Since the global financial crisis limited funds have been available for major infrastructure projects, many governments and other agencies have had great difficulty in promoting and financing infrastructure development using public private partnerships (PPPs). Therefore, it is essential that supporting agencies and financiers conduct effective pre-design and pre-construction analysis and evaluation of the proposed projects. Traditional approaches have tended to focus on the meeting budget and project duration targets, but these single dimension evaluations may not take account of the more complex legal, organizational, and financial interfaces created by multiple stakeholder interactions. More effective approaches, mechanisms, and frameworks are essential in this early stage volatile environment and this paper attempts to address some of the vital issues involved in the inception stages of major infrastructure projects using PPPs. Stakeholders must have an effective performance measurement framework to evaluate PPPs before they make crucial decisions on major infrastructure projects. Fundamental to creating a new approach is to gain an understanding what evaluation methods are used at present by reviewing the important literature on PPPs. The paper concentrates on PPP characteristics and performance measurement. Analysis of the literature indicates that a more feasible framework based on the performance prism can capture more of the distinct characteristics of PPPs and is a more suitable framework for conducting these early project evaluations, providing more efficient performance measurement. This paper can be provide essential guidance for assisting in the design and selection of the most effective performance measurement indicators for PPPs in infrastructure projects.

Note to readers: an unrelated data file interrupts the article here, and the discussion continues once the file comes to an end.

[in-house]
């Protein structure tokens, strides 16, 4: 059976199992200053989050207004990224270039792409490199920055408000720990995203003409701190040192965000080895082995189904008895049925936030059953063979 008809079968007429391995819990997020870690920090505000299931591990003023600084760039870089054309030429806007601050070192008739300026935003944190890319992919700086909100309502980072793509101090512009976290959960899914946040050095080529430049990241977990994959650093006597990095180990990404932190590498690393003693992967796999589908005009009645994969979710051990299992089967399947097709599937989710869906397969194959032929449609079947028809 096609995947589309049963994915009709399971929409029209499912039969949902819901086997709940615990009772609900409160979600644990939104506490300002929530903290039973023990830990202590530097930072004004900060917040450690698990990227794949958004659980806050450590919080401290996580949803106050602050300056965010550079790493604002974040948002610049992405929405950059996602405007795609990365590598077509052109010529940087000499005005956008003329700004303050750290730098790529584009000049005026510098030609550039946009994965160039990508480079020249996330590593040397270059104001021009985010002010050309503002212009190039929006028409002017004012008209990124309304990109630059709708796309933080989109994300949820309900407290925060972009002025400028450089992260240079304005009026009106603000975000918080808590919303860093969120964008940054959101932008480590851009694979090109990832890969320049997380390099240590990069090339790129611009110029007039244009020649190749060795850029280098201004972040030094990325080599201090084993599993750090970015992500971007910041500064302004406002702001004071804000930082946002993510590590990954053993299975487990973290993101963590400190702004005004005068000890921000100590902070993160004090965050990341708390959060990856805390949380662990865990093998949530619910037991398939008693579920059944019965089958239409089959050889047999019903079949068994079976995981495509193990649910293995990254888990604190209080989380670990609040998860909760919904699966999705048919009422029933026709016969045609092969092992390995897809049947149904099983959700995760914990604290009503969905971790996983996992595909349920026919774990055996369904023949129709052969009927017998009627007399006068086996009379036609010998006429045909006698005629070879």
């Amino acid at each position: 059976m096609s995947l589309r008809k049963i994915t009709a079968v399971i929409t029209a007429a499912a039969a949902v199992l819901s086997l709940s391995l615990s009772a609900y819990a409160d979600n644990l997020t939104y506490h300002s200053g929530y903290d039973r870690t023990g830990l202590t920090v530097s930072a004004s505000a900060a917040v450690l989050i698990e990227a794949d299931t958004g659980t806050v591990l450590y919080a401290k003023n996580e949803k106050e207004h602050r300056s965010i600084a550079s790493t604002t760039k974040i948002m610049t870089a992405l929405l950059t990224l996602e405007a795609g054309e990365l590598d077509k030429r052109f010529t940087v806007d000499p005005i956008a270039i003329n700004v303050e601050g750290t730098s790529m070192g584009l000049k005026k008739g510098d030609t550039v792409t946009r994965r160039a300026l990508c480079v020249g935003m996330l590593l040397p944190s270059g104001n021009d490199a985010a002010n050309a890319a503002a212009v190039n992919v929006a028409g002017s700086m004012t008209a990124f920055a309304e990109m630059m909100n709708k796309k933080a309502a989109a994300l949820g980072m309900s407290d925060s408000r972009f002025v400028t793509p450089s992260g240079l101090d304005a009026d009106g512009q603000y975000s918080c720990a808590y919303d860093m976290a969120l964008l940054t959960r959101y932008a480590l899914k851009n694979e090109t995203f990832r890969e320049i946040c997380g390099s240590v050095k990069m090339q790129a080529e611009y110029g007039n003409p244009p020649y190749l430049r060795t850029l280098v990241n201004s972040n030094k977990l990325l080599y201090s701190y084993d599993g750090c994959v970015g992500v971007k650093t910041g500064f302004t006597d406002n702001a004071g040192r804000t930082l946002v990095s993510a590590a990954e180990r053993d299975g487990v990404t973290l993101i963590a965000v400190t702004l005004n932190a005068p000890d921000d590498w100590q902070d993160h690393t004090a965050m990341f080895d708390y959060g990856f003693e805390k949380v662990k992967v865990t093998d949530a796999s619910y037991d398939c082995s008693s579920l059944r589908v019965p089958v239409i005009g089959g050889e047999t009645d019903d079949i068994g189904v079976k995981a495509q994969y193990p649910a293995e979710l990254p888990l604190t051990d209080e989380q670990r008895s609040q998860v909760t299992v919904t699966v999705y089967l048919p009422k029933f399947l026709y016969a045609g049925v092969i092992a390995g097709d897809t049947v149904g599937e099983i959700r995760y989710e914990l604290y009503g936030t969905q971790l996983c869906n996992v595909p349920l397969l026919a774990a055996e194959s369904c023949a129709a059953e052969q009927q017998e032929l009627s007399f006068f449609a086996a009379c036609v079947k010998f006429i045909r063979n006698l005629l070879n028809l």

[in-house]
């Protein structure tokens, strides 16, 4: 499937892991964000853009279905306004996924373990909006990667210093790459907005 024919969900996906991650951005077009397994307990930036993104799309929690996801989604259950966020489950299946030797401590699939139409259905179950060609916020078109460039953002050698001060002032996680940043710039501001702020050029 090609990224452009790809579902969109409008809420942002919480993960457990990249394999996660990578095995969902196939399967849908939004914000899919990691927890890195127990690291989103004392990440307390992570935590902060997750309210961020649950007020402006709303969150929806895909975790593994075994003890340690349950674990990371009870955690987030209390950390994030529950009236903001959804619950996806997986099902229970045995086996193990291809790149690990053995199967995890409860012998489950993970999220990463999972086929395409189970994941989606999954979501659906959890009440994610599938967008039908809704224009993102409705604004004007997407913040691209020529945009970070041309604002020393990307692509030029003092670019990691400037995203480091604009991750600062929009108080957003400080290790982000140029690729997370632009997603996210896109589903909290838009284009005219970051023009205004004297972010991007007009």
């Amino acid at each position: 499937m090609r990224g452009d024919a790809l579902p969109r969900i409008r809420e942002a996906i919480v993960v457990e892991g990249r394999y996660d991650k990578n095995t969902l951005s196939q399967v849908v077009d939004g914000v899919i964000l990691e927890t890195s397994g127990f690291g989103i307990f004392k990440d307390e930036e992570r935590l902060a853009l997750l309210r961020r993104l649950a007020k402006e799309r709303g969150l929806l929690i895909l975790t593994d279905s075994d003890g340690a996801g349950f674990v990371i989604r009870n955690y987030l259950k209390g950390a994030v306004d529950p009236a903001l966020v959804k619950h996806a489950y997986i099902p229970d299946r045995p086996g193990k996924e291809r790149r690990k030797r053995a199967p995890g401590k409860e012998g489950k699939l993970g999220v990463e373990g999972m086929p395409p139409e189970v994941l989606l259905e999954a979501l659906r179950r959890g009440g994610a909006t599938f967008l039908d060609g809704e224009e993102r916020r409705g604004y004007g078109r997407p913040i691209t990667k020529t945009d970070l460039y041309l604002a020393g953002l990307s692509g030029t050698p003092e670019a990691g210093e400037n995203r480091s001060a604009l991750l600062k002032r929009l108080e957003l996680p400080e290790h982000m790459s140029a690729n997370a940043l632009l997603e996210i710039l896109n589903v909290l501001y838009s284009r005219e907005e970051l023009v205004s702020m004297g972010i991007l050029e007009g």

Liu, J., Love, P. E. D., Smith, J., & Regan, M. (2017). A New Framework for Evaluating Public-Private Partnerships. In Advances in Public-Private Partnerships - Proceedings of the 2nd International Conference on Public-Private Partnerships (pp. 290–301). American Society of Civil Engineers (ASCE). https://doi.org/10.1061/9780784480267.022